ILNews

Former recorder's extortion convictions upheld

Jennifer Nelson
January 1, 2008
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The 7th Circuit Court of Appeals upheld a former Lake County Recorder's convictions of extortion, but remanded so that his sentence could be revised because the District Court placed too much weight on following the sentencing guidelines.

In United States of America v. Morris Carter, No. 06-2412, Morris Carter challenged his three convictions and sentence of 51 months of incarceration on extortion charges.

Carter was found guilty of violating the Hobbs Act, 18 U.S.C. Section 1951(a) while he was still county recorder. Carter helped Peter Livas, an FBI informant and owner of real estate rehab and development companies, obtain a list of sheriff's sales before anyone else and charged him $1,000.

Livas paid Carter $500 to get a Lake County contractor's license without having to pass the written test when the normal amount is $150 after passing the test. Livas also paid Carter $400 to have him purge a lien document on Livas' home.

At trial, Carter testified the money he received was a consulting retainer fee and that all other witnesses who testified against him were lying. Carter filed a motion for judgment of acquittal, arguing there was insufficient evidence to find his alleged conduct had affected interstate commerce, which was denied.

Sentencing guidelines ranged from 51 to 63 months and Carter's counsel argued he should be given a below guidelines sentence of 41 months because he had a long history of public service.

The U.S. District Court researched whether the court could depart from the sentencing guidelines because Carter worked in public office and found no basis for the departure. The court said without authority it was unwilling to depart from adherence to the guidelines.

The 7th Circuit found the depletion of assets theory in this case is dependent on whether the government provided sufficient evidence to show Livas' three Indiana-based corporations purchased items through interstate commerce.

Carter also appealed the government's line of questioning during his cross-examination, when he was asked whether each of the witnesses called by the government was lying.

The 7th Circuit found that the jury would have convicted Carter even without his testimony regarding other witnesses' credibility because of the U.S. District Court's curative instructions to the jury to decide whether the testimony of the witnesses is truthful in any part and what weight is given to each testimony, and the amount of video evidence against him.

Carter appealed his sentence, claiming the U.S. District Court erred by treating the guidelines as mandatory, especially in light of mitigating facts in his favor, the weak evidence supporting the enhancement for serving as a leader of the extortion, and his history in public service.

The U.S. District Court placed too much weight on the guidelines when considering Carter's sentence, wrote Judge Joel Flaum. The guidelines are one factor among those listed in 18 U.S.C. Section 3553(a), and regardless of whether other courts have previously recognized public service as a grounds for departure, sentencing courts are charged with considering the history and characteristics of the defendant, which includes public service.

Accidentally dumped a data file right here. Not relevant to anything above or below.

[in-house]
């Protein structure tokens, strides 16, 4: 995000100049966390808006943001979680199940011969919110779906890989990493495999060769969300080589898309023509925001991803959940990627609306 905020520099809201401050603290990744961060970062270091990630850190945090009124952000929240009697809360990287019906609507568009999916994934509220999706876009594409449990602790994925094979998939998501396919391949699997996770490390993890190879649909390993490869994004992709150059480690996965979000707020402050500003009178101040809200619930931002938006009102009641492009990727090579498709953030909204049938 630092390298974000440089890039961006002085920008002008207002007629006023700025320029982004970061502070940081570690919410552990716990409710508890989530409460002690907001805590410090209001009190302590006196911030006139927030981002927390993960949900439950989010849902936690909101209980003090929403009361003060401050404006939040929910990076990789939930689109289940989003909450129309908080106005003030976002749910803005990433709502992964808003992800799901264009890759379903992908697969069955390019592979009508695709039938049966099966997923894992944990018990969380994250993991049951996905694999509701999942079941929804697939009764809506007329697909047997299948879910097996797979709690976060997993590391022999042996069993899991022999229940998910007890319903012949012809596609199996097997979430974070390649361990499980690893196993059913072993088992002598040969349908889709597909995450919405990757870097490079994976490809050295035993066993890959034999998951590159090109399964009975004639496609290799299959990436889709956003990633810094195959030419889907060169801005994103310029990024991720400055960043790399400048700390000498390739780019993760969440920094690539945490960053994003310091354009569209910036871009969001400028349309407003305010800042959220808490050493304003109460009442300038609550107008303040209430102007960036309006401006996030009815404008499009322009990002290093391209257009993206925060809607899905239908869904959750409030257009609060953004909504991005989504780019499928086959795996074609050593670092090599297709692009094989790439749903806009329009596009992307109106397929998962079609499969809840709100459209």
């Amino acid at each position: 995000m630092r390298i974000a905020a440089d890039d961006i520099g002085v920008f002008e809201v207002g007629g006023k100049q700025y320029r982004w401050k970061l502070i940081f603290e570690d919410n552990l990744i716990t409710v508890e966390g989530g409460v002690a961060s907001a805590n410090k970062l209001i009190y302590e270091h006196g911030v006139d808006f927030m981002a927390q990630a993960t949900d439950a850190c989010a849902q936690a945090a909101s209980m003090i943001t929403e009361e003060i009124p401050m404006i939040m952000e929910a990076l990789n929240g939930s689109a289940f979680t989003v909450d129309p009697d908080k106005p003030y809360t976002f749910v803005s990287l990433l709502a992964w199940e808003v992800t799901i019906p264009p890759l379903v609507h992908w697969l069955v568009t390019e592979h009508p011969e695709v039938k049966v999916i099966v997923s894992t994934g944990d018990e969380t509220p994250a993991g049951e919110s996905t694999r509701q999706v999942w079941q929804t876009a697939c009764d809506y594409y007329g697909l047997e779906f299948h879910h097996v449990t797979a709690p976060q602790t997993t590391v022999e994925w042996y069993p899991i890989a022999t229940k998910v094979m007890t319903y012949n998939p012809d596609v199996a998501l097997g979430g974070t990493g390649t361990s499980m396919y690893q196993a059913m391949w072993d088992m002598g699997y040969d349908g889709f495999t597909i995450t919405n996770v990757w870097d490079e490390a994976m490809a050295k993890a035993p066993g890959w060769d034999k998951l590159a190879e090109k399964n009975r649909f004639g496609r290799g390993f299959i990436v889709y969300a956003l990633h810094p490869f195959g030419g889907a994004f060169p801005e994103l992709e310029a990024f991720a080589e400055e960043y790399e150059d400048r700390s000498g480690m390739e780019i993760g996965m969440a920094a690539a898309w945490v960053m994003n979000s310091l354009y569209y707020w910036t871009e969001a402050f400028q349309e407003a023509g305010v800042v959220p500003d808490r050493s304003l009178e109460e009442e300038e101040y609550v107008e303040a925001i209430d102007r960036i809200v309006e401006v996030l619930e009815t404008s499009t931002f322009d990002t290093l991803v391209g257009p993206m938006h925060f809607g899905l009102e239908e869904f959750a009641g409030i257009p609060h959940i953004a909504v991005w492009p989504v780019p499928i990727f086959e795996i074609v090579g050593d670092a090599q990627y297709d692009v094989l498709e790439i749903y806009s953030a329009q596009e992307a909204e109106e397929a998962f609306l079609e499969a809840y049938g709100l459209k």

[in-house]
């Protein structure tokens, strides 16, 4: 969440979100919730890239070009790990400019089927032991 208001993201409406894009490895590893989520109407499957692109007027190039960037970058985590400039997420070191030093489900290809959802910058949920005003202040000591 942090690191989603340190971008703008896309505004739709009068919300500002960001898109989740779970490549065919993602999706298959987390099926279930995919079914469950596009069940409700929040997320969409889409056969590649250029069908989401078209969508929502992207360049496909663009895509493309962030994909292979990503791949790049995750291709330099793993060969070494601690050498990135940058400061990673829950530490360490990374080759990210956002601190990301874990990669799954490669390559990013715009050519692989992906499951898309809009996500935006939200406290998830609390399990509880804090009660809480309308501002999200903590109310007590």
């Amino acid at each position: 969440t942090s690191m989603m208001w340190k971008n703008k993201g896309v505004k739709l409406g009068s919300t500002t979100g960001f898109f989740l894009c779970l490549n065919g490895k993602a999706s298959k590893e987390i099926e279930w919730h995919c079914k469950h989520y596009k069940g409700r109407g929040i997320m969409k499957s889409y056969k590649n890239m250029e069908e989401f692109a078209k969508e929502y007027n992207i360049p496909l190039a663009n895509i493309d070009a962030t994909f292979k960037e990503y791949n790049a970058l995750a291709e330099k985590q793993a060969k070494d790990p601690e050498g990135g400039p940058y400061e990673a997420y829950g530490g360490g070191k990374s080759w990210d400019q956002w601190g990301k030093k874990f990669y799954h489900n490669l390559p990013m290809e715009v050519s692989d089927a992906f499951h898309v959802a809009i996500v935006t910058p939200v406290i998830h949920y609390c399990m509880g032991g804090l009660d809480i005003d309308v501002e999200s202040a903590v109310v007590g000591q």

Other factors of Section 3553(a) must also be balanced; the 7th Circuit remanded for resentencing so the U.S. District Court can make this determination with the guidelines being given appropriate post-Booker weight, he wrote.
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  3. The practitioners and judges who hail E-filing as the Saviour of the West need to contain their respective excitements. E-filing is federal court requires the practitioner to cram his motion practice into pigeonholes created by IT people. Compound motions or those seeking alternative relief are effectively barred, unless the practitioner wants to receive a tart note from some functionary admonishing about the "problem". E-filing is just another method by which courts and judges transfer their burden to practitioners, who are the really the only powerless components of the system. Of COURSE it is easier for the court to require all of its imput to conform to certain formats, but this imposition does NOT improve the quality of the practice of law and does NOT improve the ability of the practitioner to advocate for his client or to fashion pleadings that exactly conform to his client's best interests. And we should be very wary of the disingenuous pablum about the costs. The courts will find a way to stick it to the practitioner. Lake County is a VERY good example of this rapaciousness. Any one who does not believe this is invited to review the various special fees that system imposes upon practitioners- as practitioners- and upon each case ON TOP of the court costs normal in every case manually filed. Jurisprudence according to Aldous Huxley.

  4. Any attorneys who practice in federal court should be able to say the same as I can ... efiling is great. I have been doing it in fed court since it started way back. Pacer has its drawbacks, but the ability to hit an e-docket and pull up anything and everything onscreen is a huge plus for a litigator, eps the sole practitioner, who lacks a filing clerk and the paralegal support of large firms. Were I an Indiana attorney I would welcome this great step forward.

  5. Can we get full disclosure on lobbyist's payments to legislatures such as Mr Buck? AS long as there are idiots that are disrespectful of neighbors and intent on shooting fireworks every night, some kind of regulations are needed.

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